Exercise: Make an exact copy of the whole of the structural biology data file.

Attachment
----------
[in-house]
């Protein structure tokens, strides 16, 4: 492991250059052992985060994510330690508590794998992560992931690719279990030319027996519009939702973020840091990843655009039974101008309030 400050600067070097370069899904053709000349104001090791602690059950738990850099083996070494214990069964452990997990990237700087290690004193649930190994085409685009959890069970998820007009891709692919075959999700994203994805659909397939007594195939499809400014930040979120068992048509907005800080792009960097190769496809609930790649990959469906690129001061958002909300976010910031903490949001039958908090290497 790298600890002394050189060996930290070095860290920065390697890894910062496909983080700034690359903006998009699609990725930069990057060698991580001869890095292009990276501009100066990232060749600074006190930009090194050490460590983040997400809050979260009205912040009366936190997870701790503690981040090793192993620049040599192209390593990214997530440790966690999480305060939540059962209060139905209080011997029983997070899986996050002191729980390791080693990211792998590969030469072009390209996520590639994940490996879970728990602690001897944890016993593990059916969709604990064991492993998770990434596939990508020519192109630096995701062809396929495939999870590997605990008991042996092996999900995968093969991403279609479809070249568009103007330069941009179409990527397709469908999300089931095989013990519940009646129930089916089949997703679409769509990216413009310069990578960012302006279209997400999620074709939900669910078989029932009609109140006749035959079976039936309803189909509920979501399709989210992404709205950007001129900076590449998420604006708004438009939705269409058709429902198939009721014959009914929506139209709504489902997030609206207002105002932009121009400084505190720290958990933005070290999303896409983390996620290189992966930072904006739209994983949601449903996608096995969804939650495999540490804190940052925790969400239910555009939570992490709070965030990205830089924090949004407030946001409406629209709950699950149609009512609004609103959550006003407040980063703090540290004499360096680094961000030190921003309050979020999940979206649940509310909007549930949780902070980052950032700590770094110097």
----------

[in-house]
């Protein structure tokens, strides 16, 4: 492991250059052992985060994510330690508590794998992560992931690719279990030319027996519009939702973020840091990843655009039974101008309030 400050600067070097370069899904053709000349104001090791602690059950738990850099083996070494214990069964452990997990990237700087290690004193649930190994085409685009959890069970998820007009891709692919075959999700994203994805659909397939007594195939499809400014930040979120068992048509907005800080792009960097190769496809609930790649990959469906690129001061958002909300976010910031903490949001039958908090290497 790298600890002394050189060996930290070095860290920065390697890894910062496909983080700034690359903006998009699609990725930069990057060698991580001869890095292009990276501009100066990232060749600074006190930009090194050490460590983040997400809050979260009205912040009366936190997870701790503690981040090793192993620049040599192209390593990214997530440790966690999480305060939540059962209060139905209080011997029983997070899986996050002191729980390791080693990211792998590969030469072009390209996520590639994940490996879970728990602690001897944890016993593990059916969709604990064991492993998770990434596939990508020519192109630096995701062809396929495939999870590997605990008991042996092996999900995968093969991403279609479809070249568009103007330069941009179409990527397709469908999300089931095989013990519940009646129930089916089949997703679409769509990216413009310069990578960012302006279209997400999620074709939900669910078989029932009609109140006749035959079976039936309803189909509920979501399709989210992404709205950007001129900076590449998420604006708004438009939705269409058709429902198939009721014959009914929506139209709504489902997030609206207002105002932009121009400084505190720290958990933005070290999303896409983390996620290189992966930072904006739209994983949601449903996608096995969804939650495999540490804190940052925790969400239910555009939570992490709070965030990205830089924090949004407030946001409406629209709950699950149609009512609004609103959550006003407040980063703090540290004499360096680094961000030190921003309050979020999940979206649940509310909007549930949780902070980052950032700590770094110097």